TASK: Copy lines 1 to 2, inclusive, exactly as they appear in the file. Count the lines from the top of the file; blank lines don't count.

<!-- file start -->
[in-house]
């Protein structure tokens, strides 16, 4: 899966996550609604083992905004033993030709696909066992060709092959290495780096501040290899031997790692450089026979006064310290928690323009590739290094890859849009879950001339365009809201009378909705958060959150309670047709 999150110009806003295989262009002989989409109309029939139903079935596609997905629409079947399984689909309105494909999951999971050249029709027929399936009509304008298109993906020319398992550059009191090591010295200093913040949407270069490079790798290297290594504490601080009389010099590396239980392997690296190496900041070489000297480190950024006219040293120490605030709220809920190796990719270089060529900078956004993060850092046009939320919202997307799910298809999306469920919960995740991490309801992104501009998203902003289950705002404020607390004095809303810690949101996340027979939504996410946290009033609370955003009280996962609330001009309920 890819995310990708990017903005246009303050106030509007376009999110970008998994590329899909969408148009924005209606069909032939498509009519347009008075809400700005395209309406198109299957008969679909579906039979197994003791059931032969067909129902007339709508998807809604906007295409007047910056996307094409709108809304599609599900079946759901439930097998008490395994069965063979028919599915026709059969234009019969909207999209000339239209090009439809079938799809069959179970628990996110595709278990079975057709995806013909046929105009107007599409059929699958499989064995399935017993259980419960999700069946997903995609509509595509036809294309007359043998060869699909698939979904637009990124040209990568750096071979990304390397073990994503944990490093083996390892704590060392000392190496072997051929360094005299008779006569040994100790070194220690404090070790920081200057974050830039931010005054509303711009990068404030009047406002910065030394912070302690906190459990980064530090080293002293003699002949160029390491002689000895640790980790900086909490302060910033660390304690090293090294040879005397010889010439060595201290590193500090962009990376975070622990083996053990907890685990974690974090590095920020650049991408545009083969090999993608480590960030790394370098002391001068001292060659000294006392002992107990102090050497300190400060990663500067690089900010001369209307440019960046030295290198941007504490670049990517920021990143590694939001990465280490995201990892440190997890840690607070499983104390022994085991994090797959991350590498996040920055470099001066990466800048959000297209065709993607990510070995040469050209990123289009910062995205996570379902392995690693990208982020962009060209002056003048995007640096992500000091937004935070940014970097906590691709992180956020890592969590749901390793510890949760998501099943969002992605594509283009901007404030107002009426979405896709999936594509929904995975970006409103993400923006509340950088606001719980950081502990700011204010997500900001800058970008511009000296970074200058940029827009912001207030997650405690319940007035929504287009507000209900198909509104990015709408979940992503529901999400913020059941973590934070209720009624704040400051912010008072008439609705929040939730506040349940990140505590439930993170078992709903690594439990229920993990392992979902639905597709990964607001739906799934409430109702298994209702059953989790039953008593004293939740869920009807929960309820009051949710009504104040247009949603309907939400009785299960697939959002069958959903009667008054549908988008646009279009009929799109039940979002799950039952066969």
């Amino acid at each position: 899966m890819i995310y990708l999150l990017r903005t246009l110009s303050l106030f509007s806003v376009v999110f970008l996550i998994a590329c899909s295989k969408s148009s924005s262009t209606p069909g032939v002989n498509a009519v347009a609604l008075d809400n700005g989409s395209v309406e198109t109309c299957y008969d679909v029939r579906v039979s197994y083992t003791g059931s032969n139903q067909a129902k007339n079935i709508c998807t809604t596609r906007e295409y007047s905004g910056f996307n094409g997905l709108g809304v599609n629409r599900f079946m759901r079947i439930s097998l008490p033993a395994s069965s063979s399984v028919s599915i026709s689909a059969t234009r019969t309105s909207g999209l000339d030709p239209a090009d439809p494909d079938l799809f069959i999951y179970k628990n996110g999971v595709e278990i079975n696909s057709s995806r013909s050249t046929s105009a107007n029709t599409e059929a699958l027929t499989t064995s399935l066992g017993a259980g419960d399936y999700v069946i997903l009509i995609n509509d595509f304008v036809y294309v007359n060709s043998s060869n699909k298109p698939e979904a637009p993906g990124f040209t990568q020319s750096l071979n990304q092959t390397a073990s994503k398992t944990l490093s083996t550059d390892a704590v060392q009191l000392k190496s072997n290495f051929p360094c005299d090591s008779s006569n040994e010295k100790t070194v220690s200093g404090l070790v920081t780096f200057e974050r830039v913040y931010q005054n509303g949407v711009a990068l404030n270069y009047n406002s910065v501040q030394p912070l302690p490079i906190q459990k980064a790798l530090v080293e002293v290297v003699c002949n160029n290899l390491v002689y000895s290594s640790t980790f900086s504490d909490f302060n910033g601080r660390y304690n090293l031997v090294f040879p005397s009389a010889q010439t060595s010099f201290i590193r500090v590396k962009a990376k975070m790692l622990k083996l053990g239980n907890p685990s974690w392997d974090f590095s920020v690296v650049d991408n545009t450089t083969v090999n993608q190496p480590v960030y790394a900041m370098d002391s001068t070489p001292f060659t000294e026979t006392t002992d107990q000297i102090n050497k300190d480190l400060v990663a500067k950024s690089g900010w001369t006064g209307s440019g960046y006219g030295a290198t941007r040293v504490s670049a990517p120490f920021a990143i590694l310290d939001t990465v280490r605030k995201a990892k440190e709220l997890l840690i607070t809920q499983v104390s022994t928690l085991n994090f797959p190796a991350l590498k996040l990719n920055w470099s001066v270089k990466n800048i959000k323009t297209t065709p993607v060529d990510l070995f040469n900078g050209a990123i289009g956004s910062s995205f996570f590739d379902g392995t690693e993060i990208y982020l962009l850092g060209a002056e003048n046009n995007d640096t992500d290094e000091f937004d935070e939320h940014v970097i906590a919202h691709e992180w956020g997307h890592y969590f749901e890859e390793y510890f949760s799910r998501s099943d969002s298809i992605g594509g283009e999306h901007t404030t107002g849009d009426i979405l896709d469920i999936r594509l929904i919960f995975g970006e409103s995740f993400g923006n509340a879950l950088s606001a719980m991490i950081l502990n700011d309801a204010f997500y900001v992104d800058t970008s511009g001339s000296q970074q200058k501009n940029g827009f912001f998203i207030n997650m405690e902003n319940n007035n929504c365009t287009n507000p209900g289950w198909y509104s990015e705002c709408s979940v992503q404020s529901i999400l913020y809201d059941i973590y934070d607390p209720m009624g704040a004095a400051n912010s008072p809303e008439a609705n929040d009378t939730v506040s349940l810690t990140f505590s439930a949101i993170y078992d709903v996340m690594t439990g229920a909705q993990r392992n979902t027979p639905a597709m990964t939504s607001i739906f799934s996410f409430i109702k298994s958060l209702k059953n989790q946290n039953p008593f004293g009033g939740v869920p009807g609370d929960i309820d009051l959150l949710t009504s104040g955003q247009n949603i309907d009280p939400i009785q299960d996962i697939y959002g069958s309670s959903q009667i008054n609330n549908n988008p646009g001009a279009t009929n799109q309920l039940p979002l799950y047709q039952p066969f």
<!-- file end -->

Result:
[in-house]
């Protein structure tokens, strides 16, 4: 899966996550609604083992905004033993030709696909066992060709092959290495780096501040290899031997790692450089026979006064310290928690323009590739290094890859849009879950001339365009809201009378909705958060959150309670047709 999150110009806003295989262009002989989409109309029939139903079935596609997905629409079947399984689909309105494909999951999971050249029709027929399936009509304008298109993906020319398992550059009191090591010295200093913040949407270069490079790798290297290594504490601080009389010099590396239980392997690296190496900041070489000297480190950024006219040293120490605030709220809920190796990719270089060529900078956004993060850092046009939320919202997307799910298809999306469920919960995740991490309801992104501009998203902003289950705002404020607390004095809303810690949101996340027979939504996410946290009033609370955003009280996962609330001009309920 890819995310990708990017903005246009303050106030509007376009999110970008998994590329899909969408148009924005209606069909032939498509009519347009008075809400700005395209309406198109299957008969679909579906039979197994003791059931032969067909129902007339709508998807809604906007295409007047910056996307094409709108809304599609599900079946759901439930097998008490395994069965063979028919599915026709059969234009019969909207999209000339239209090009439809079938799809069959179970628990996110595709278990079975057709995806013909046929105009107007599409059929699958499989064995399935017993259980419960999700069946997903995609509509595509036809294309007359043998060869699909698939979904637009990124040209990568750096071979990304390397073990994503944990490093083996390892704590060392000392190496072997051929360094005299008779006569040994100790070194220690404090070790920081200057974050830039931010005054509303711009990068404030009047406002910065030394912070302690906190459990980064530090080293002293003699002949160029390491002689000895640790980790900086909490302060910033660390304690090293090294040879005397010889010439060595201290590193500090962009990376975070622990083996053990907890685990974690974090590095920020650049991408545009083969090999993608480590960030790394370098002391001068001292060659000294006392002992107990102090050497300190400060990663500067690089900010001369209307440019960046030295290198941007504490670049990517920021990143590694939001990465280490995201990892440190997890840690607070499983104390022994085991994090797959991350590498996040920055470099001066990466800048959000297209065709993607990510070995040469050209990123289009910062995205996570379902392995690693990208982020962009060209002056003048995007640096992500000091937004935070940014970097906590691709992180956020890592969590749901390793510890949760998501099943969002992605594509283009901007404030107002009426979405896709999936594509929904995975970006409103993400923006509340950088606001719980950081502990700011204010997500900001800058970008511009000296970074200058940029827009912001207030997650405690319940007035929504287009507000209900198909509104990015709408979940992503529901999400913020059941973590934070209720009624704040400051912010008072008439609705929040939730506040349940990140505590439930993170078992709903690594439990229920993990392992979902639905597709990964607001739906799934409430109702298994209702059953989790039953008593004293939740869920009807929960309820009051949710009504104040247009949603309907939400009785299960697939959002069958959903009667008054549908988008646009279009009929799109039940979002799950039952066969």